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Help with Flywheel problem.

  1. Oct 28, 2004 #1
    Hi people.
    I wonder if anyone could check a problem I had been set as homework and [possibly point me in the right direction for the second part.

    A solid disc flywheel, mass 900kg, 0.75m radius accelerated at 0.8rads/s(sq) from rest to 480 RPM in 63 secs.

    a) Calculate the number of revolutions during the acceleration period.
    I tried it like this:
    used the formula theta = w.t + 1/2.alpha.t(sq)

    then once i got the answer in radians divide it all by 2pi to get the revolutions. Is that correct? (252 revs)

    on a previous question I calculated the torque to be 202 Nm
    This next question is causing me some real problems, if anyone could point me in the right direction i would be gratefull.

    d) if 20% of the enery is used during a press operation calculate the reduction in speed (RPM) of the flywheel.

    Last edited: Oct 29, 2004
  2. jcsd
  3. Oct 28, 2004 #2

    Doc Al

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    Staff: Mentor

    That's fine. You could also have used the average speed: [itex]\theta = \omega_{ave} \Delta t[/itex].
    The KE of the flywheel is [itex]{KE} = 1/2 I \omega^2[/itex]. So set up a ratio of the energies before and after the press operation and see what happens to [itex]\omega[/itex].
  4. Oct 29, 2004 #3
    Thanks .
    I have ahd a look at the problem again and I am still abit puzzeled.
    I get the torque before the [press operation to be 202 Nm and after it has dropped to 162 Nm (the 20% drop).
    What I am not too sure about is does the torque in Nm equal the KE?

    If it does then i can use KE = 1/2.I.w(sq)

    If this is not the case i still dont know where to go. I assume the value `I` cannot change.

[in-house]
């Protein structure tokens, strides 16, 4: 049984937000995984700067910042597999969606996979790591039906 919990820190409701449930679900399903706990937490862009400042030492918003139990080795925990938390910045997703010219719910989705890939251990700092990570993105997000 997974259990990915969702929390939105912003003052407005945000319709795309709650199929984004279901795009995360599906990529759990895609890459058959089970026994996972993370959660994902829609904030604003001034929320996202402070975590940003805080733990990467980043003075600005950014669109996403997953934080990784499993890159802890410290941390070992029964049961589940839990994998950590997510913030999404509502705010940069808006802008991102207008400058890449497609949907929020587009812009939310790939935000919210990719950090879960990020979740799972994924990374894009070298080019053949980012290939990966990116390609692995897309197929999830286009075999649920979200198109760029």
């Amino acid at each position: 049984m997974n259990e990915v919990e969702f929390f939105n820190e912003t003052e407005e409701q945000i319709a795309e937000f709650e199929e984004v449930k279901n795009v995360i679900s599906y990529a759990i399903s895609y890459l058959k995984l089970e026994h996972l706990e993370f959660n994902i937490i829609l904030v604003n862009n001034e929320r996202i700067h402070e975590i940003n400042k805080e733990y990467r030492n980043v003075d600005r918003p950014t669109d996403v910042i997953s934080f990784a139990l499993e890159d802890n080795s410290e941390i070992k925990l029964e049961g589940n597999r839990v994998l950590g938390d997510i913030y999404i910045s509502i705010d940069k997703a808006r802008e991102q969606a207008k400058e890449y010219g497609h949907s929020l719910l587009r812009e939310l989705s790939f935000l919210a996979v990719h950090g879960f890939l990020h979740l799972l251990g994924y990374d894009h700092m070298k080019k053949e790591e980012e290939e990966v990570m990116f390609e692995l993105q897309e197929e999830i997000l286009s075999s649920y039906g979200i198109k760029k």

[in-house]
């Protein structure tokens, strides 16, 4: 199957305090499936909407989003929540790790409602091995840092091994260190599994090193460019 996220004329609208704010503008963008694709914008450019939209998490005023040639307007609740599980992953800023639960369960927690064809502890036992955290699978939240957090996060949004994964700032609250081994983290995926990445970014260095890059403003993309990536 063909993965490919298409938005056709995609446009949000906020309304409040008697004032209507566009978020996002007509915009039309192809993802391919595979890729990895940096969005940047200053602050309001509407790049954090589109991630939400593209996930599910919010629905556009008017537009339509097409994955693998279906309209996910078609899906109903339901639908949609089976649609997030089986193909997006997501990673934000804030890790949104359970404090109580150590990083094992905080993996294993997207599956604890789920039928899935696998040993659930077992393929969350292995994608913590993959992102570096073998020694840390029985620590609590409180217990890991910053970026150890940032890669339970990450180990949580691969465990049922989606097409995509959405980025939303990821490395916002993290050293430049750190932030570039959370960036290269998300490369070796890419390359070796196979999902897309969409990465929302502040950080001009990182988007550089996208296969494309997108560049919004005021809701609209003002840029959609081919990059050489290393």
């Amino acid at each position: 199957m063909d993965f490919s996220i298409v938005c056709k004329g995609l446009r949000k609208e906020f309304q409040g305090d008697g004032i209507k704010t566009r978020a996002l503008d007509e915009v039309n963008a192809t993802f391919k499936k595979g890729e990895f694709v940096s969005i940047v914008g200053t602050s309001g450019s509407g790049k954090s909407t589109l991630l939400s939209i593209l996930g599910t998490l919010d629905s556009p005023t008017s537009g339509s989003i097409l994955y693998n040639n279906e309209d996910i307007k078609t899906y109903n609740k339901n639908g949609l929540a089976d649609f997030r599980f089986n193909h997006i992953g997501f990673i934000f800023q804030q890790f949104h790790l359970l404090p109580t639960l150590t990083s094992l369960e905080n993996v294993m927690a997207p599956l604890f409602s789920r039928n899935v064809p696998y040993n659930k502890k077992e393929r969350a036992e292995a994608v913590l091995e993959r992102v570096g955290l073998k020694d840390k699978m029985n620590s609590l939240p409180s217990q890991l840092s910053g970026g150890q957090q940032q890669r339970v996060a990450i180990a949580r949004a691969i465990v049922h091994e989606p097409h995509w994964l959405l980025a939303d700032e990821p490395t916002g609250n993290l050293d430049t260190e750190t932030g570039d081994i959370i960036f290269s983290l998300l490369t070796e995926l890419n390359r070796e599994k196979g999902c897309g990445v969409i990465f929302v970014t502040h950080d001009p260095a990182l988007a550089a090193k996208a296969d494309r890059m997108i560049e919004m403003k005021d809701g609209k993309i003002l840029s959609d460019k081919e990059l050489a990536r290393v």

ohhh hang on right if torque=I.alpha then the torque after operation = I.alpha so if I transpose to find alpha (because i know the new torque) then I can get the new deceleration??? I am still not sure about what I have just said above so any advice would help.

  5. Oct 29, 2004 #4

    Doc Al

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    Staff: Mentor

    No, the torque does not equal the KE. (Although the units are the same!)

    You need not calculate torque to solve this part of the problem. Set up the ratio of the KE before and after:
    [tex]{KE}_1/{KE}_2 = \omega_1^2/\omega_2^2[/tex]
    Let the ratio be [itex]{KE}_1/{KE}_2 = 1/0.8[/itex], and let [itex]\omega_1[/itex] be the original speed of 480 rpm (no need to worry about units since we are using ratios). Solve for [itex]\omega_2[/itex].
  6. Oct 30, 2004 #5
    Thankyou Doc Al

    That has helped loads. I get the new speed to be 429 RPM which .
    If I could ask just one more question just to clarify things. I would just tlike you to explain where the "1" comes from in "KE1/KE2 = 1/0.8". Sorry if its obvious. Is it just how ratios are sorted out?
    thanks loads for your help. and im sure that will be it now.
  7. Oct 30, 2004 #6

    Doc Al

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    No problem. Since KE2 = 0.8 KE1, then KE1/KE2 = KE1/(0.8KE1) = 1/0.8. Let me know if that doesn't make sense.
  8. Oct 31, 2004 #7
    Hi again.
    Sorry for being dumb, but I am still not 100% sure.
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